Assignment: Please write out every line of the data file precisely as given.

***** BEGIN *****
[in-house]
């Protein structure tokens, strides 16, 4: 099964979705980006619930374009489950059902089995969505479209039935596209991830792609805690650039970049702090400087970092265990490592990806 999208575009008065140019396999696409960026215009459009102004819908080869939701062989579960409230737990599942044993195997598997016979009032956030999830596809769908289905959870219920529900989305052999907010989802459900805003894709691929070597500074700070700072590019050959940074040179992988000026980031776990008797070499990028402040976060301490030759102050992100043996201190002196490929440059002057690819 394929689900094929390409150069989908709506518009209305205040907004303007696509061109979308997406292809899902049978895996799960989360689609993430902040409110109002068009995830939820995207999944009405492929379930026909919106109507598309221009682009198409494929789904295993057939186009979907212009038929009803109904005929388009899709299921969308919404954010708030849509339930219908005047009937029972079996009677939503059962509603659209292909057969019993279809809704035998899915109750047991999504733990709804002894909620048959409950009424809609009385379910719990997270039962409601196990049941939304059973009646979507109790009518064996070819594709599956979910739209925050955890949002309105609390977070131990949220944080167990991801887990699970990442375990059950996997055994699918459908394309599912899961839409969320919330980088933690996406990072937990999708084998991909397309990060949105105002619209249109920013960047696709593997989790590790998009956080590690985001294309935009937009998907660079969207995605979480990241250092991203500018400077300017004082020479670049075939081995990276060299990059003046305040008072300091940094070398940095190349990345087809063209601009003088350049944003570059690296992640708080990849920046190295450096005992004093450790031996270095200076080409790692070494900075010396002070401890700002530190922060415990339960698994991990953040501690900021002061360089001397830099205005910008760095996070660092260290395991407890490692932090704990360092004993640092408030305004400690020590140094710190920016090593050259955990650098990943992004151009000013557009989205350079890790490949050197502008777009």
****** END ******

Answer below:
[in-house]
């Protein structure tokens, strides 16, 4: 099964979705980006619930374009489950059902089995969505479209039935596209991830792609805690650039970049702090400087970092265990490592990806 999208575009008065140019396999696409960026215009459009102004819908080869939701062989579960409230737990599942044993195997598997016979009032956030999830596809769908289905959870219920529900989305052999907010989802459900805003894709691929070597500074700070700072590019050959940074040179992988000026980031776990008797070499990028402040976060301490030759102050992100043996201190002196490929440059002057690819 394929689900094929390409150069989908709506518009209305205040907004303007696509061109979308997406292809899902049978895996799960989360689609993430902040409110109002068009995830939820995207999944009405492929379930026909919106109507598309221009682009198409494929789904295993057939186009979907212009038929009803109904005929388009899709299921969308919404954010708030849509339930219908005047009937029972079996009677939503059962509603659209292909057969019993279809809704035998899915109750047991999504733990709804002894909620048959409950009424809609009385379910719990997270039962409601196990049941939304059973009646979507109790009518064996070819594709599956979910739209925050955890949002309105609390977070131990949220944080167990991801887990699970990442375990059950996997055994699918459908394309599912899961839409969320919330980088933690996406990072937990999708084998991909397309990060949105105002619209249109920013960047696709593997989790590790998009956080590690985001294309935009937009998907660079969207995605979480990241250092991203500018400077300017004082020479670049075939081995990276060299990059003046305040008072300091940094070398940095190349990345087809063209601009003088350049944003570059690296992640708080990849920046190295450096005992004093450790031996270095200076080409790692070494900075010396002070401890700002530190922060415990339960698994991990953040501690900021002061360089001397830099205005910008760095996070660092260290395991407890490692932090704990360092004993640092408030305004400690020590140094710190920016090593050259955990650098990943992004151009000013557009989205350079890790490949050197502008777009």